MIAMI -- Everything the Indiana Pacers had talked about at practice over the past few days and at shootaround on Saturday was happening. Stick to what you do, Pacers coach Frank Vogel had told his team. Get the ball inside. Punish the Miami Heat where they're most vulnerable -- at the rim, in the paint, where they have nobody either capable or willing to collide for 48 minutes with Roy Hibbert and David West.
Earlier on Saturday, Chris Bosh -- the tallest able-bodied member of the two-time defending champs -- admitted that he has no interest in doing the dirty work around the basket. "I don't bang with anybody anymore," Bosh said. It takes too much energy; it's easier to lurk on the perimeter and shoot jumpers.
The Pacers should've read those quotes and shown up at the arena by lunchtime, ready to feast.
And for a while, they were -- and they did. West and Hibbert outscored the Heat by themselves in the first quarter, 17-14, making 7 of 9 from the field. Bosh picked up two quick fouls. The Pacers were on their way to doing something they'd been able to do only once in their previous five chances against Miami in the playoffs -- take a lead when the series has been tied.
Then, it stopped. West and Hibbert made only five more baskets the rest of the game -- one each in the fourth quarter. Instead of making Miami pay for its small-ball lineups, it was the Heat dishing out the punishment in a 99-87 victory that gave them a 2-1 lead in the Eastern Conference Finals.
"We've got to stick to what we do," West said. "I thought we got away from ourselves, just trying to make some stuff up on the fly tonight, which is not us."
The Pacers had no answer for Miami's pressure defense, no viable plan to counter the Heat's pick-and-roll traps, which should've presented a lengthy menu of options -- swing the ball to the other side of the floor and get the ball to Hibbert, sealing off a smaller defender who'd be at his mercy.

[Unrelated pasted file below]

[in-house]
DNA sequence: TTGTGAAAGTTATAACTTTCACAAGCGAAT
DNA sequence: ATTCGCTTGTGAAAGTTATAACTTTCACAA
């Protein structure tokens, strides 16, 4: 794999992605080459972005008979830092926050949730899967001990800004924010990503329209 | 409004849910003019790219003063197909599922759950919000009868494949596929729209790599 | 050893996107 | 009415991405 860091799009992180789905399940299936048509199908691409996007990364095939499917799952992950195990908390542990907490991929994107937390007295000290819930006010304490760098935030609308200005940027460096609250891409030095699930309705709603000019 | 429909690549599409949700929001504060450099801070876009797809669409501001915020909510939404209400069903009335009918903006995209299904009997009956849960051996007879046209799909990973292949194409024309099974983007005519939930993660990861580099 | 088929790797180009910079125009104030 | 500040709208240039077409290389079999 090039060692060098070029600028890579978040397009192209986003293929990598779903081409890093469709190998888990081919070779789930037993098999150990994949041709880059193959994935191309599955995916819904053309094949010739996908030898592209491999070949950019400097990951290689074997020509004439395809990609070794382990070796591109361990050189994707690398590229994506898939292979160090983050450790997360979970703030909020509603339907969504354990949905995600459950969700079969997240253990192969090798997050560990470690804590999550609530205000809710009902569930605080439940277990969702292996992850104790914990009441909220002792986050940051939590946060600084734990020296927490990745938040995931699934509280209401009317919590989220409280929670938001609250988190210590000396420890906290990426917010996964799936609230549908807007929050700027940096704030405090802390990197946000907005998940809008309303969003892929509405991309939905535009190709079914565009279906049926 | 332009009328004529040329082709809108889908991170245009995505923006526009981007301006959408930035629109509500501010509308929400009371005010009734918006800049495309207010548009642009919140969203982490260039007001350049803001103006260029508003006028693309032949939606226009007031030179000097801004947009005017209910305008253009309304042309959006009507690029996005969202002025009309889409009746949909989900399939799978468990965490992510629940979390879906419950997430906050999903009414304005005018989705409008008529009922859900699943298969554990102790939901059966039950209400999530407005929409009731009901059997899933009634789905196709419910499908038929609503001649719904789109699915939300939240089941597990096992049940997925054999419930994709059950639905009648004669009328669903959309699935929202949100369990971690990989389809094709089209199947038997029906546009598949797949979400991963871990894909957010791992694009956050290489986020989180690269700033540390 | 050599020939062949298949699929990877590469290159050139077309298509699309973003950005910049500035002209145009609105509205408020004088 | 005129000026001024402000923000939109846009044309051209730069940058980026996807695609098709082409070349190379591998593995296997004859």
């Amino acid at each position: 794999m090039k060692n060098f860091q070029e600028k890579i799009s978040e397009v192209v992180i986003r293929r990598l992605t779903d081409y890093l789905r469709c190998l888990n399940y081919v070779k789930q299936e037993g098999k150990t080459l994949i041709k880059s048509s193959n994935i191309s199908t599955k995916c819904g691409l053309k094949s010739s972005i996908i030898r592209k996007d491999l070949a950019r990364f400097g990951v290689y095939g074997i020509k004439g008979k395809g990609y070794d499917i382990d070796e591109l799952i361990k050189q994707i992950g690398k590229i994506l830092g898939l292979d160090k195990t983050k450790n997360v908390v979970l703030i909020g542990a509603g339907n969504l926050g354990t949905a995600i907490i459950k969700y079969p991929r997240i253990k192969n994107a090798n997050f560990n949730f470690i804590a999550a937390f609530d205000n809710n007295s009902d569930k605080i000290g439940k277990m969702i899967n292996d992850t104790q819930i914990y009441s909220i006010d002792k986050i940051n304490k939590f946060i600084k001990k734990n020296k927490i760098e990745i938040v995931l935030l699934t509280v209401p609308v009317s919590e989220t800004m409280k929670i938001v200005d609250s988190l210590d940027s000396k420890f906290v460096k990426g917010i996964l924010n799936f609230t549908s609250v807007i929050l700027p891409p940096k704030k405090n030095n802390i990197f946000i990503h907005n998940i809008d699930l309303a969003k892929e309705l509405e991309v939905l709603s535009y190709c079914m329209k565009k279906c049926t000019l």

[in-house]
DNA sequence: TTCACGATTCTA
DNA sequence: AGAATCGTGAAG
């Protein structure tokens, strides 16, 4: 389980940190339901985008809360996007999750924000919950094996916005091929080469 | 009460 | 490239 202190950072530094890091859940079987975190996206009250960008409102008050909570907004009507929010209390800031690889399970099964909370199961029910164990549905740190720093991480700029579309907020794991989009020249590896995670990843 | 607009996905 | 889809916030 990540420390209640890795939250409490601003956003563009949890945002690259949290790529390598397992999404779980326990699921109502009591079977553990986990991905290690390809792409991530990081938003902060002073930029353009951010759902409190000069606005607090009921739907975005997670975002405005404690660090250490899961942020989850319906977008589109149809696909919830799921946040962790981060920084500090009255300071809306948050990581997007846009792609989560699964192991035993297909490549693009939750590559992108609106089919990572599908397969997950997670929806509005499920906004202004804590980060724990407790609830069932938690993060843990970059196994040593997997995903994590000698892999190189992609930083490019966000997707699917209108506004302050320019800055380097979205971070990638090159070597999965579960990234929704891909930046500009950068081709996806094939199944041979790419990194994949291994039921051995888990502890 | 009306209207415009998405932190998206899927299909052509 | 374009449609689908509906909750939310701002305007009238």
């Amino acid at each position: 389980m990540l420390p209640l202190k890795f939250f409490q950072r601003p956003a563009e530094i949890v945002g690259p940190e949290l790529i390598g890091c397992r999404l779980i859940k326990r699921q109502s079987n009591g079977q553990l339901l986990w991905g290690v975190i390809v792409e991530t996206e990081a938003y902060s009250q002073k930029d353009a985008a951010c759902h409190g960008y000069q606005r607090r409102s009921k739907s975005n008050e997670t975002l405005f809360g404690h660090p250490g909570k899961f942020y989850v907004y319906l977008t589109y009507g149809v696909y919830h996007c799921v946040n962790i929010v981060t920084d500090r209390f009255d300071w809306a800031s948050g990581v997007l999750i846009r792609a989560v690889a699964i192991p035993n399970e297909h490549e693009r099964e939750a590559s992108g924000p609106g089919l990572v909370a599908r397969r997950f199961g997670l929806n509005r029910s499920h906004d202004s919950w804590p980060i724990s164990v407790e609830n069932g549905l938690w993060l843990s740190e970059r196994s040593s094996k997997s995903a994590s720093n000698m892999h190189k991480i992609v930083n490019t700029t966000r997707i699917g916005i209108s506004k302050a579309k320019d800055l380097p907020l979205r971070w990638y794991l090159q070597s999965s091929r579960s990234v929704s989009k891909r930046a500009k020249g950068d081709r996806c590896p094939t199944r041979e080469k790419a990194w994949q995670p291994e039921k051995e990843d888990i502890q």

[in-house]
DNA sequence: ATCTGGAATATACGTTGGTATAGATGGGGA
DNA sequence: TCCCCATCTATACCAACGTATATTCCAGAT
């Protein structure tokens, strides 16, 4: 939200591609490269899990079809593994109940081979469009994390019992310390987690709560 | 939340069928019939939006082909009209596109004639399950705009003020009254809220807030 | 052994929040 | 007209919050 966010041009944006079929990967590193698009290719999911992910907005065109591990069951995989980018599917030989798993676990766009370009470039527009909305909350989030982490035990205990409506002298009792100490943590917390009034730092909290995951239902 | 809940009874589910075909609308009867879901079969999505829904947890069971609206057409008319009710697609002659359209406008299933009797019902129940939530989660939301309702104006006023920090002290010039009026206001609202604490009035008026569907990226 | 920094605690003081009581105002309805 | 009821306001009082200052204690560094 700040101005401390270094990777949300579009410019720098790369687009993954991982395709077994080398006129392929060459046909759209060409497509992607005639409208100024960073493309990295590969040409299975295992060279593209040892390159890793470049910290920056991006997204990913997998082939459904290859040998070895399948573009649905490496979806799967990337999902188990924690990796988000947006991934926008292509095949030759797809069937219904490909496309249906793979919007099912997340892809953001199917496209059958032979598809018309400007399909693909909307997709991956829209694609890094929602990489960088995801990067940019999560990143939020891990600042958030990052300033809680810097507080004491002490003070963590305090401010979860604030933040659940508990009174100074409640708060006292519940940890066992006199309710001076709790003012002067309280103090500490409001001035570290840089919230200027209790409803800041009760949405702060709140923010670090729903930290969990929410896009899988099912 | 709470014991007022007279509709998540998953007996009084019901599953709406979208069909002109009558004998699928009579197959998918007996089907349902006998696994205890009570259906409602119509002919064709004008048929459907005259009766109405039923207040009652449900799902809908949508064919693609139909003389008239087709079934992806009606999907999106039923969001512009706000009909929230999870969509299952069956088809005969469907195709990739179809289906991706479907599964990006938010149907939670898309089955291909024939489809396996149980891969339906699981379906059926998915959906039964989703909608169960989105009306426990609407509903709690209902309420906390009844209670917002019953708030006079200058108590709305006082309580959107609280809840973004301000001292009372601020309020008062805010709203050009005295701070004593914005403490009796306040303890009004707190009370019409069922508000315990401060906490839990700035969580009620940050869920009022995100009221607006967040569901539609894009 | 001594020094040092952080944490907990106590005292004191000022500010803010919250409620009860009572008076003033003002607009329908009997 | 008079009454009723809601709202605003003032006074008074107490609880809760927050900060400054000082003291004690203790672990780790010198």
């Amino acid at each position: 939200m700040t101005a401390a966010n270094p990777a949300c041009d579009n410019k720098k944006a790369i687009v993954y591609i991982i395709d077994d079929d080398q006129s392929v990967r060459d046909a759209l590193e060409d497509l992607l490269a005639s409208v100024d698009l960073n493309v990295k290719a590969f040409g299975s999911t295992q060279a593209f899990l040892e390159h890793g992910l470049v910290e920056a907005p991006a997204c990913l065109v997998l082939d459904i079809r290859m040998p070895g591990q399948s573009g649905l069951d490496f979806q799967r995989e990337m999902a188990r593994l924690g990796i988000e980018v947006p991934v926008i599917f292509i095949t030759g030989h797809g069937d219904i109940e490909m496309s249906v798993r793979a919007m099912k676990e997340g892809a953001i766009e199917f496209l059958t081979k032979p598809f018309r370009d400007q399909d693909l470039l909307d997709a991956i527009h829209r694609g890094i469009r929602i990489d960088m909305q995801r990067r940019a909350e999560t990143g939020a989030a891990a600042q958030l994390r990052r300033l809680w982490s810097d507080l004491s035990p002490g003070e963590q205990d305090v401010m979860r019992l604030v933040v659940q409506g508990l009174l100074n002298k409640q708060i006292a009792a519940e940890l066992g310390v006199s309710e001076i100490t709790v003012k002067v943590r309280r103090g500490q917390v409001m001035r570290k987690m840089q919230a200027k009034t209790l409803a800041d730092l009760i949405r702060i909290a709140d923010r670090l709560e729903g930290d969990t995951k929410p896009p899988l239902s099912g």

Instead, the Pacers had 19 turnovers, eight in the second quarter alone. Instead of exploiting the Heat's biggest vulnerability, it was Ray Allen (4-for-4 on 3-pointers, all in the fourth quarter) turning the series in Miami's favor.
"They were the aggressor for the majority of the night," said West, who spent more time chasing Allen around screens in the fourth quarter than doing damage at the other end.
Then, there is the curious case of Paul George, who was limited not by the after-effects of a concussion in Game 2 but by foul trouble and his own ineffectiveness.
"I spent most of my night on the bench," George said, when asked if fatigue was a factor after not being able to practice fully while he was adhering to the NBA's post-concussion protocol.
But when George has been on the floor in this series, he hasn't been very good. He was 5-for-13 in Game 3 and is 16-for-42 (38 percent) in the series -- including 6-for-17 from 3-point range.
"I'm proud of him," Hibbert said. "He took it upon himself to get us back in the game, but we've got to help him out some more, too."
It was during Game 2 of last year's conference finals, here in Miami, when LeBron James welcomed George to the big time -- recognizing some sensational back-and-forth between the two with a fist-bump that seemed to signal George's arrival. It was a year ago Saturday, to be exact.
The gap between James and George since then has grown impossibly wide.
And if the Pacers don't figure out how to play to their strengths -- and play together -- the gap between these rivals will continue to expand, too.
Last year's conference finals were tied three times, and each time, the Heat won the next game -- denying the Pacers every time they had a chance to gain an advantage against the defending champs.
On Saturday night, it was the same story.
"Very frustrating," West said. "We've had chances."
Soon, unless they figure out who they are and how they should be attacking the Heat, they will run out of them.